Our pastor’s message yesterday was very challenging and I feel it is something everyone deals with at some point in their lives, if not continually for some.

It is the topic of being unequally yoked. I loved the way it was explained and presented and I think you’ll agree…

“Do not be unequally yoked (bound together) with unbelievers. For what fellowship has righteousness with lawlessness? And what communion has light with darkness?” 2 Corinthians 6:14

The word fellowship means “joint participation toward a common goal”. I’ve always thought of this verse as pertaining to marriage or dating relationships, but in reality it is addressing all relationships; even those with family. For the last several weeks, there has been a real yoke propped up against the stage at church. Yesterday, our pastor gave a great example of what non-believer relationships do to our relationship with Christ. If you and a non-Christian friend are “yoked together”, it is like your head is in the yoke facing north and the non-believer’s head is in the yoke facing south.

Where does the relationship take you?

Toward a common goal?

Closer to Jesus?


As you strive to go north and your friend is pressing south, you move in a constant circle, going no where.

The fellowship you share should be taking you in the same direction, together, sharing one another’s burdens.

When our senior pastor was a youth pastor, his teenagers would come to him seeking advice on a romantic relationship with someone.  The first thing he’d ask them is: “Does he/she love Jesus more than life itself?” If the answer was no, then there was no question as to whether or not the relationship was okay.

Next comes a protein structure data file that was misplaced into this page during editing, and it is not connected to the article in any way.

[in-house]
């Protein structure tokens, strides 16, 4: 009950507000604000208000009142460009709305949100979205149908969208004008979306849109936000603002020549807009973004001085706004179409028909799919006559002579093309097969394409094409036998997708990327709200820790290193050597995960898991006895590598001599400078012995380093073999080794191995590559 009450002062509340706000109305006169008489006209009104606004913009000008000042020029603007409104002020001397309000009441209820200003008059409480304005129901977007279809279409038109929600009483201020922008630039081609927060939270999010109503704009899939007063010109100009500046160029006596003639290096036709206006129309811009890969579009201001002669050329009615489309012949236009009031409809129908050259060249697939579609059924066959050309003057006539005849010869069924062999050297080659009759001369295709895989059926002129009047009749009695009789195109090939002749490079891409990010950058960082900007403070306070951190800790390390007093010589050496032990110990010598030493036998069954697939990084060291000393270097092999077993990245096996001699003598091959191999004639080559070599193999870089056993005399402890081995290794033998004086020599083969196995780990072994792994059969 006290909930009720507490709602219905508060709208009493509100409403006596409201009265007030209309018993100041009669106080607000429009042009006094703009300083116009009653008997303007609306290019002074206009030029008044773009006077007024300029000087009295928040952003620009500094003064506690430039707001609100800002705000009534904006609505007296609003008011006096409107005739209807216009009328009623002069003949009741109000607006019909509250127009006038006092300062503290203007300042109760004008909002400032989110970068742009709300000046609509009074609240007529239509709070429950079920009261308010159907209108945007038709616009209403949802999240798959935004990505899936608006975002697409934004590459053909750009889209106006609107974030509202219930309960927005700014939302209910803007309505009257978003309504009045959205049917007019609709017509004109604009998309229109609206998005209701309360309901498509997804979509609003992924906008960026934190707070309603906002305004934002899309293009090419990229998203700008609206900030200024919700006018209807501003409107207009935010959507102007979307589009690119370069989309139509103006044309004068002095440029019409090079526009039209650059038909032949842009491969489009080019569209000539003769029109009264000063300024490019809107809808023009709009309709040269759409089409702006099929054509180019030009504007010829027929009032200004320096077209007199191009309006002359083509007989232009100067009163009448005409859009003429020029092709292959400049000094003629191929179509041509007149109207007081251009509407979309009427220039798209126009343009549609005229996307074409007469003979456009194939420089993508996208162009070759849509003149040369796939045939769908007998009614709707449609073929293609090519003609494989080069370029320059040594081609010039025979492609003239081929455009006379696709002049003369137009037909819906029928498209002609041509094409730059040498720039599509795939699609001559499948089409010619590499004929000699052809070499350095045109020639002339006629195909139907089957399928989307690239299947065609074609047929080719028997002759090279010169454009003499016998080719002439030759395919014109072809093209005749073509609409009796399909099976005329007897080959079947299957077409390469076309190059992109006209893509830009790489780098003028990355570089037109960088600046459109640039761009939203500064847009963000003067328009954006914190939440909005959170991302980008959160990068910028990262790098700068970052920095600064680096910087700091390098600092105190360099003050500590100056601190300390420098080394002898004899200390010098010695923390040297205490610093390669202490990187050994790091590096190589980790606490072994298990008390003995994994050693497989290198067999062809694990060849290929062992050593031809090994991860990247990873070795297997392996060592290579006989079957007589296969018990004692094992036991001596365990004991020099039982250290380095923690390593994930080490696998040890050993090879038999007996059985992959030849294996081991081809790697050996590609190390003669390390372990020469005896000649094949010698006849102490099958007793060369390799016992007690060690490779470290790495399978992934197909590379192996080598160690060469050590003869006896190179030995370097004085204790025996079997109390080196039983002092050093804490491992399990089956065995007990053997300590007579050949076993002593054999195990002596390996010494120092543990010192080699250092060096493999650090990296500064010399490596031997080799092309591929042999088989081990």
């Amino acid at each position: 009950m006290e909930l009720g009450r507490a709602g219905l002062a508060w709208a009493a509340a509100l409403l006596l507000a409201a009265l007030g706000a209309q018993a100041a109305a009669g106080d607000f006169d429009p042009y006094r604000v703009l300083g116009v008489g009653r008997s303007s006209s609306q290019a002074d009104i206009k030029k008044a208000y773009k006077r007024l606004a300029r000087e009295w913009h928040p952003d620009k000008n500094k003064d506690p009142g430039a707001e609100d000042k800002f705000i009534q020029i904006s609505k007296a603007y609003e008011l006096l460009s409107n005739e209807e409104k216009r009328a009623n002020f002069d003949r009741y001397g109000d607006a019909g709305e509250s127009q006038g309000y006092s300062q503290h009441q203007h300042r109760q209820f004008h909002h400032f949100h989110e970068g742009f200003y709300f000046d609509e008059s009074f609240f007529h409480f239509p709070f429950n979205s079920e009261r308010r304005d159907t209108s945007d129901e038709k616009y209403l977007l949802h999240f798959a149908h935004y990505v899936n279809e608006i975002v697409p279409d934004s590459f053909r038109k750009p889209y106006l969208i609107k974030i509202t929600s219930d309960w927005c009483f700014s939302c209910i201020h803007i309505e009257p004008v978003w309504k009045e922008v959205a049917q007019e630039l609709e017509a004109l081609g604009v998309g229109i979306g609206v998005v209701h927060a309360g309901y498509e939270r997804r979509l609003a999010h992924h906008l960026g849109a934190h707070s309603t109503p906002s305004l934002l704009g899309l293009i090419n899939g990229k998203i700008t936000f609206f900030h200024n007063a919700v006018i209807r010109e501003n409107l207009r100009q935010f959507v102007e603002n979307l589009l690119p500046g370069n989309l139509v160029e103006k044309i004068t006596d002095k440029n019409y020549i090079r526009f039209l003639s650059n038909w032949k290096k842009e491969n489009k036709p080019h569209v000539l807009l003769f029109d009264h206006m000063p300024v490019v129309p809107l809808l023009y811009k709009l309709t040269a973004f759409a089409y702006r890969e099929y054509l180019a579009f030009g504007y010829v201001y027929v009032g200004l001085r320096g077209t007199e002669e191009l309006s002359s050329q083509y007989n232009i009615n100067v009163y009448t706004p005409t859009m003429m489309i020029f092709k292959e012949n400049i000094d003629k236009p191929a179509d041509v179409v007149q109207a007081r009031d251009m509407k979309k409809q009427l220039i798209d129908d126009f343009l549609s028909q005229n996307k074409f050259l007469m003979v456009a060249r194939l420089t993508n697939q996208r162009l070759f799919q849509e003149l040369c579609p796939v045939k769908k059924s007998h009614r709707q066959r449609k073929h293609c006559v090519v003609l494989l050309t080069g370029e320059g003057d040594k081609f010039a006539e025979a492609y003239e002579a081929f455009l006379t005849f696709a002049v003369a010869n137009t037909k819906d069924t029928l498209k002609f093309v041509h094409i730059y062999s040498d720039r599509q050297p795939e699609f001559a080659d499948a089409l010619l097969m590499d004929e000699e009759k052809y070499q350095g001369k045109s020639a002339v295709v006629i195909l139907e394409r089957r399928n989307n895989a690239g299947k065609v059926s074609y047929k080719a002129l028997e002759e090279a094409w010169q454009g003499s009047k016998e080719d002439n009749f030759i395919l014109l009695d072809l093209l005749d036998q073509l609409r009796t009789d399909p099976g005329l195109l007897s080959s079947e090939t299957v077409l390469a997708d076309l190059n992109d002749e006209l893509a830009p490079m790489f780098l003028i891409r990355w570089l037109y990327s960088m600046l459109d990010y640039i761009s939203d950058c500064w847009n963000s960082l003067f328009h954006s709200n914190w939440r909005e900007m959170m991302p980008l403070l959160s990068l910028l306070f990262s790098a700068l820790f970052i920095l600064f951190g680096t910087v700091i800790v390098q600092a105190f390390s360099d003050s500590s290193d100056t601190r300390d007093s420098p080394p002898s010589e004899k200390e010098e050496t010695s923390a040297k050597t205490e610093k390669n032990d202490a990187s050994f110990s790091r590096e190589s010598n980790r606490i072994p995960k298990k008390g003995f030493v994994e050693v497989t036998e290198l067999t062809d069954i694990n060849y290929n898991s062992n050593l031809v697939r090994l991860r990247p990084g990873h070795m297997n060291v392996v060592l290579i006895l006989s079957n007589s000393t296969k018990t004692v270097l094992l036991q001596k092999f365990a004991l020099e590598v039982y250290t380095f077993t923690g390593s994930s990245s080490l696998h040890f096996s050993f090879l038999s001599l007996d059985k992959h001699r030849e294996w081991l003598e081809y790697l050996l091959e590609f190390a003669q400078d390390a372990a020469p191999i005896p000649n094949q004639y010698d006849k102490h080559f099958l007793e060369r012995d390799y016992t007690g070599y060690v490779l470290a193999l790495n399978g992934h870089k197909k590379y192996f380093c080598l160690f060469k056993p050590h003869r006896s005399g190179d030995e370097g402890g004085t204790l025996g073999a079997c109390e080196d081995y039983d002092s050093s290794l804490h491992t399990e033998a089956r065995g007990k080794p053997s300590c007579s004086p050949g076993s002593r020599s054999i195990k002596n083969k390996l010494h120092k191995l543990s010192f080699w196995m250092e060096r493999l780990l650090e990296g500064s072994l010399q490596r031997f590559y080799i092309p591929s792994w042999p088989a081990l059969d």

With every relationship you have, you must weigh it against this question: “Does this relationship promote Jesus in my life?”

The closer the relationship, the more important this rule becomes.

Of course this does not mean we stop all communication with our non-believing friends and family. We are still called to pray for and minister to them through our words and our actions, but we have to be careful not to come into agreement or partner with them in any way that draws us away from the Lord.

For those of you who may feel it is difficult to let go of those close friendships with unbelievers and find the right kind of people to develop relationships with, I encourage you to not concentrate on finding the right kind of friend, but rather focus on being the kind of person that attracts the right kind of friends.   Make yourself available.  Put yourself in the right situations to develop the right kind of relationships.  Darkness is not attracted to light.  People desiring to live in sin and make poor choices will not be drawn to a person who radiates Jesus and openly makes tough choices based on their convictions.

Above all, we are called to choose Jesus over every other relationship we have.

At this season in my life, this was not a difficult word to hear. My life is rather sheltered right now as my children are young, we homeschool with other believers, and have many commitments at church that keep us busy. However, there are still times when I have to examine my friendships and determine whether or not they are encouraging me in the direction that I need to be going.

It’s a lot to think about.

Happy Monday! 🙂